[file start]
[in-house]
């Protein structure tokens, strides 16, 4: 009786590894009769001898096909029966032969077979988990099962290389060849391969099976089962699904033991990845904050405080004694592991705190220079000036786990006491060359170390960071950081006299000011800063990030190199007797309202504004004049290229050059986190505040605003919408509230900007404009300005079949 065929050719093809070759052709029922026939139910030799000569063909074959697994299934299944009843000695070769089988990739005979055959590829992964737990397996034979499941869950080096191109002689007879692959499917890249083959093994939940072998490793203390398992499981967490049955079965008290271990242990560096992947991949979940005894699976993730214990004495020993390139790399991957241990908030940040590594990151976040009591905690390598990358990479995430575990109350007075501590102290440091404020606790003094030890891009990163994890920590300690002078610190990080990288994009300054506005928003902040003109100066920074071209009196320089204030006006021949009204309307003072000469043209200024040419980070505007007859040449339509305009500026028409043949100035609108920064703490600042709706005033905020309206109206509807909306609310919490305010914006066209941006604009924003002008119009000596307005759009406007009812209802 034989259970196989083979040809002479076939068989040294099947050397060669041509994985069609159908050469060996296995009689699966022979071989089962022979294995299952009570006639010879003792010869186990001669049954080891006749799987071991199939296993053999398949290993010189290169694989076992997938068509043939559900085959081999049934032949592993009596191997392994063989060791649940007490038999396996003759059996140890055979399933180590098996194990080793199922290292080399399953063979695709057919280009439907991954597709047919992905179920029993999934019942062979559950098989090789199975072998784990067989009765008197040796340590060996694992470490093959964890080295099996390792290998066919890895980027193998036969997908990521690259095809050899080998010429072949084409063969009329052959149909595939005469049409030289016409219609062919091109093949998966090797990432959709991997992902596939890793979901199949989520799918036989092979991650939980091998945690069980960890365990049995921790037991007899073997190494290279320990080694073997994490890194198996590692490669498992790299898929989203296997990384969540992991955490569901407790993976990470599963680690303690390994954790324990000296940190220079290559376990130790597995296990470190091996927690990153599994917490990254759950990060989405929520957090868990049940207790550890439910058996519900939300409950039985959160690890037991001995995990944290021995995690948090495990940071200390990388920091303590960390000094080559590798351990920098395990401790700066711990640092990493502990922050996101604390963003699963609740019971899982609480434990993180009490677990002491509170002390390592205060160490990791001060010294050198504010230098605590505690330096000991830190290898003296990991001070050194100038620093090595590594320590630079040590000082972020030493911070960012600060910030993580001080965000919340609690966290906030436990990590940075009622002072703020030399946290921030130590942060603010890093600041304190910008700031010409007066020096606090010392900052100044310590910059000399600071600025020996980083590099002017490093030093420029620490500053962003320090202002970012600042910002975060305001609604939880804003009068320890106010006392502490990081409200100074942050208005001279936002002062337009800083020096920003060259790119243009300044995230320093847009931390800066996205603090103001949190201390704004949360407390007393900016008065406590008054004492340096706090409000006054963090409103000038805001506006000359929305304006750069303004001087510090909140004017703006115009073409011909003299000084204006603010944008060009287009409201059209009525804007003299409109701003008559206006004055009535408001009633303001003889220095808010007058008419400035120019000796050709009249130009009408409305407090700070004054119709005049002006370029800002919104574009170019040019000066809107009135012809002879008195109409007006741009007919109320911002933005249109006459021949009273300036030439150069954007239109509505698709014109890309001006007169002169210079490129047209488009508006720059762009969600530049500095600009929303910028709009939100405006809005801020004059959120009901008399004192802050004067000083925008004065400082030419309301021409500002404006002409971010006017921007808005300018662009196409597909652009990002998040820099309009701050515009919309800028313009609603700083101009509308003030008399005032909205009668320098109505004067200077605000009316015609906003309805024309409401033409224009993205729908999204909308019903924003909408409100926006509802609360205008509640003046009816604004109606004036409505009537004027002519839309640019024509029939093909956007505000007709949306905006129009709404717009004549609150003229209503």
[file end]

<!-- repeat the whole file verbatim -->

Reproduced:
[in-house]
């Protein structure tokens, strides 16, 4: 009786590894009769001898096909029966032969077979988990099962290389060849391969099976089962699904033991990845904050405080004694592991705190220079000036786990006491060359170390960071950081006299000011800063990030190199007797309202504004004049290229050059986190505040605003919408509230900007404009300005079949 065929050719093809070759052709029922026939139910030799000569063909074959697994299934299944009843000695070769089988990739005979055959590829992964737990397996034979499941869950080096191109002689007879692959499917890249083959093994939940072998490793203390398992499981967490049955079965008290271990242990560096992947991949979940005894699976993730214990004495020993390139790399991957241990908030940040590594990151976040009591905690390598990358990479995430575990109350007075501590102290440091404020606790003094030890891009990163994890920590300690002078610190990080990288994009300054506005928003902040003109100066920074071209009196320089204030006006021949009204309307003072000469043209200024040419980070505007007859040449339509305009500026028409043949100035609108920064703490600042709706005033905020309206109206509807909306609310919490305010914006066209941006604009924003002008119009000596307005759009406007009812209802 034989259970196989083979040809002479076939068989040294099947050397060669041509994985069609159908050469060996296995009689699966022979071989089962022979294995299952009570006639010879003792010869186990001669049954080891006749799987071991199939296993053999398949290993010189290169694989076992997938068509043939559900085959081999049934032949592993009596191997392994063989060791649940007490038999396996003759059996140890055979399933180590098996194990080793199922290292080399399953063979695709057919280009439907991954597709047919992905179920029993999934019942062979559950098989090789199975072998784990067989009765008197040796340590060996694992470490093959964890080295099996390792290998066919890895980027193998036969997908990521690259095809050899080998010429072949084409063969009329052959149909595939005469049409030289016409219609062919091109093949998966090797990432959709991997992902596939890793979901199949989520799918036989092979991650939980091998945690069980960890365990049995921790037991007899073997190494290279320990080694073997994490890194198996590692490669498992790299898929989203296997990384969540992991955490569901407790993976990470599963680690303690390994954790324990000296940190220079290559376990130790597995296990470190091996927690990153599994917490990254759950990060989405929520957090868990049940207790550890439910058996519900939300409950039985959160690890037991001995995990944290021995995690948090495990940071200390990388920091303590960390000094080559590798351990920098395990401790700066711990640092990493502990922050996101604390963003699963609740019971899982609480434990993180009490677990002491509170002390390592205060160490990791001060010294050198504010230098605590505690330096000991830190290898003296990991001070050194100038620093090595590594320590630079040590000082972020030493911070960012600060910030993580001080965000919340609690966290906030436990990590940075009622002072703020030399946290921030130590942060603010890093600041304190910008700031010409007066020096606090010392900052100044310590910059000399600071600025020996980083590099002017490093030093420029620490500053962003320090202002970012600042910002975060305001609604939880804003009068320890106010006392502490990081409200100074942050208005001279936002002062337009800083020096920003060259790119243009300044995230320093847009931390800066996205603090103001949190201390704004949360407390007393900016008065406590008054004492340096706090409000006054963090409103000038805001506006000359929305304006750069303004001087510090909140004017703006115009073409011909003299000084204006603010944008060009287009409201059209009525804007003299409109701003008559206006004055009535408001009633303001003889220095808010007058008419400035120019000796050709009249130009009408409305407090700070004054119709005049002006370029800002919104574009170019040019000066809107009135012809002879008195109409007006741009007919109320911002933005249109006459021949009273300036030439150069954007239109509505698709014109890309001006007169002169210079490129047209488009508006720059762009969600530049500095600009929303910028709009939100405006809005801020004059959120009901008399004192802050004067000083925008004065400082030419309301021409500002404006002409971010006017921007808005300018662009196409597909652009990002998040820099309009701050515009919309800028313009609603700083101009509308003030008399005032909205009668320098109505004067200077605000009316015609906003309805024309409401033409224009993205729908999204909308019903924003909408409100926006509802609360205008509640003046009816604004109606004036409505009537004027002519839309640019024509029939093909956007505000007709949306905006129009709404717009004549609150003229209503």